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Work to eliminate turn lane begins Monday

By Staff | Feb 16, 2013

Barring an 11th-hour injunction, work to remove the left turn southbound at Del Prado Boulevard and Southeast 47th Terrace will begin Monday.

Friday morning, Bennett Agranove, owner of Carriage Cleaners, which sits east on the northbound side of the intersection, hosted Randy Cerchie, deputy director of the Department of Transportation to try one final time to sway the county from a plan some downtown business owners say could devastate their customer base.

Also attending were attorney Mark Horowitz, who works nearby at Warchol, Merchant & Rollings, and Community Development Agency board member and District 4 city Councilmember Chris Chulakes-Leetz.

Lee County, which has jurisdiction over Del Prado because it is a county road, has maintained that the left turn at the intersection has been one of the reasons for the numerous accidents that occur there annually.

And after the brief meeting, the stance of the county DOT hadn’t changed.

“The intersection averages 24 accidents per year. We could reduce 20 percent of those numbers by eliminating the left turn and straightening the lane lines southbound on Del Prado,” Cerchie said. “Folks won’t have to look down on the lane switch.”

The work starts Monday and it involves reducing the radius west to north from Cape Coral Parkway to Del Prado, fixing up the intersections from 47th Terrace to Coronado, make them compliant, and mill, resurface and reline Del Prado from Cape Coral Parkway to Coronado, Cerchie said.

He said the project would cost about $800,000 and be completed by mid-June. Most of the work will be done at night.

Agranove and business owners in the area contend the removal of the left turn will make people have to detour to get to their locations, which could result in loss of business.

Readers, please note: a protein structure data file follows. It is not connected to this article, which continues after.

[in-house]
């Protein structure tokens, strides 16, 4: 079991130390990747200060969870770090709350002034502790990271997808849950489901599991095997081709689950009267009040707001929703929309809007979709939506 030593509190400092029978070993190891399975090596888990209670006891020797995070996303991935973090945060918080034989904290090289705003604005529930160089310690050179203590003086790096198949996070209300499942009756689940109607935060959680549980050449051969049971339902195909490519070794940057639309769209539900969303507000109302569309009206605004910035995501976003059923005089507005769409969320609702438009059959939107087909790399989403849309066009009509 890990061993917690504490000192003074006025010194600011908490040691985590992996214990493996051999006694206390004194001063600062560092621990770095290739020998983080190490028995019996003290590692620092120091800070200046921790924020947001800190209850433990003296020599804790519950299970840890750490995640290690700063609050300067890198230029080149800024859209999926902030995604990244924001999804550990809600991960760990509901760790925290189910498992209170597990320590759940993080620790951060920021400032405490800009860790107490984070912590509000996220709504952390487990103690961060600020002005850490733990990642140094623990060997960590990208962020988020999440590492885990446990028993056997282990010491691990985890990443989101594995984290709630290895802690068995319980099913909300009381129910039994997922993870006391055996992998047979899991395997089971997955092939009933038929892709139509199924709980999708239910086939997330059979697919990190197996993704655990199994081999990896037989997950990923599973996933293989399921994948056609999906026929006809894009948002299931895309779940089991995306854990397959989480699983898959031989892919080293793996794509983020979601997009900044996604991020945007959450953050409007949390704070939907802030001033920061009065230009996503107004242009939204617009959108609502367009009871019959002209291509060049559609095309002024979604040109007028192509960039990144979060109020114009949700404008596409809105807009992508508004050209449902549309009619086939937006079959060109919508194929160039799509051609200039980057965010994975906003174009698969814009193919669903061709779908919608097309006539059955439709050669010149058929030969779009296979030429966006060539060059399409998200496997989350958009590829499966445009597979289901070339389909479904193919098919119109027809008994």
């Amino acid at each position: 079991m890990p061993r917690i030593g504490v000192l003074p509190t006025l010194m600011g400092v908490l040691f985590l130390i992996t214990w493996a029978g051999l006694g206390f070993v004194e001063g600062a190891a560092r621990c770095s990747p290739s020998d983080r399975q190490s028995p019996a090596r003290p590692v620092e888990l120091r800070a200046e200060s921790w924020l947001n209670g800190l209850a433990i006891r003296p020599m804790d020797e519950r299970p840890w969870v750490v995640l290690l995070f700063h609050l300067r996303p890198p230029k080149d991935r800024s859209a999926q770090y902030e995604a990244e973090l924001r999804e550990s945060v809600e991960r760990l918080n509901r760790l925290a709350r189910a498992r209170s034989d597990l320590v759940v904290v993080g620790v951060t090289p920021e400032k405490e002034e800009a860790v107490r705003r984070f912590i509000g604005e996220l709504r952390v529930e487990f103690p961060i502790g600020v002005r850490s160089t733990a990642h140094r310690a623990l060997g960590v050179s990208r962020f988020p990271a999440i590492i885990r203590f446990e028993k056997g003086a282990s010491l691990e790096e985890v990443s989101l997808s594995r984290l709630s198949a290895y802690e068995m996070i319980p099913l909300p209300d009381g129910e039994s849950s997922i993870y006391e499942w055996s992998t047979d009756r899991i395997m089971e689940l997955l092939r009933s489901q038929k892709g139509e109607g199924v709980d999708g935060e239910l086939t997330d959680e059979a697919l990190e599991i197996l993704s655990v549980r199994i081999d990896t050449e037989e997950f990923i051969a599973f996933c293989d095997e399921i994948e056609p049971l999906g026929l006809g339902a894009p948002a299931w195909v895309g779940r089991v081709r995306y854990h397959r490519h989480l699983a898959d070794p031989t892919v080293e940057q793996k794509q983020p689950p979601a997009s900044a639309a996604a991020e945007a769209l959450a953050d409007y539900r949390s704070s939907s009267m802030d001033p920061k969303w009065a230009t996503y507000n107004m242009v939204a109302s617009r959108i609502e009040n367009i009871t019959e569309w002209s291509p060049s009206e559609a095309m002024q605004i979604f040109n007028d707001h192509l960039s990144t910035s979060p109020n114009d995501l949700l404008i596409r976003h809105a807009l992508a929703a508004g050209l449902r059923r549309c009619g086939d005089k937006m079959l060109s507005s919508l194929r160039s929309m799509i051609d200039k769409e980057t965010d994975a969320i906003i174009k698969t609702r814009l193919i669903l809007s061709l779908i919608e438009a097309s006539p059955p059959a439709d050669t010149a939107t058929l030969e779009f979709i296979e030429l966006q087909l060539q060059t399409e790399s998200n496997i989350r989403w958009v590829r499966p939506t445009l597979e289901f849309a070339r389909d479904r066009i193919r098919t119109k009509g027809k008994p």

“It will cut off a lot of people who come from the north Cape and make that turn to come here,” Agranove said. “Now, they’ll have to go an extra half-mile to come here. That’s an inconvenience to people in a hurry to come in and get out.”

Agranove contends he has not seen any accidents involving anyone turning left to get to his business.

Horowitz added that he may take the legal route to stop the work before it begins.

“It’s not off the table. That could be the last shot in this,” Horowitz said. “There is a premium paid where there’s direct access to an arterial road like Del Prado and we just lost that value.”

Horowitz said an alternative is to put a dedicated turn signal or reconfigure the other lanes.

Cerchie said the DOT plan is to let people know about the businesses and route them there, albeit indirectly.

“We’re going to examine trailblazing signs, signs indicating businesses on the east side of Del Prado and put a turn somewhere north of 47th Terrace for the businesses,” Cerchie said.

The issue will be examined in two years to see if accidents were reduced.

Chulakes-Leetz, who called the DOT plan a “slight” improvement, said the solution isn’t what they would like it to be and urged citizens to continue patronizing the businesses on the east side of Del Prado.

“It may be somewhat more inconvenient, but I’d like to see the loyalty kept to these particular businesses that have earned our respect,” Chulakes-Leetz said.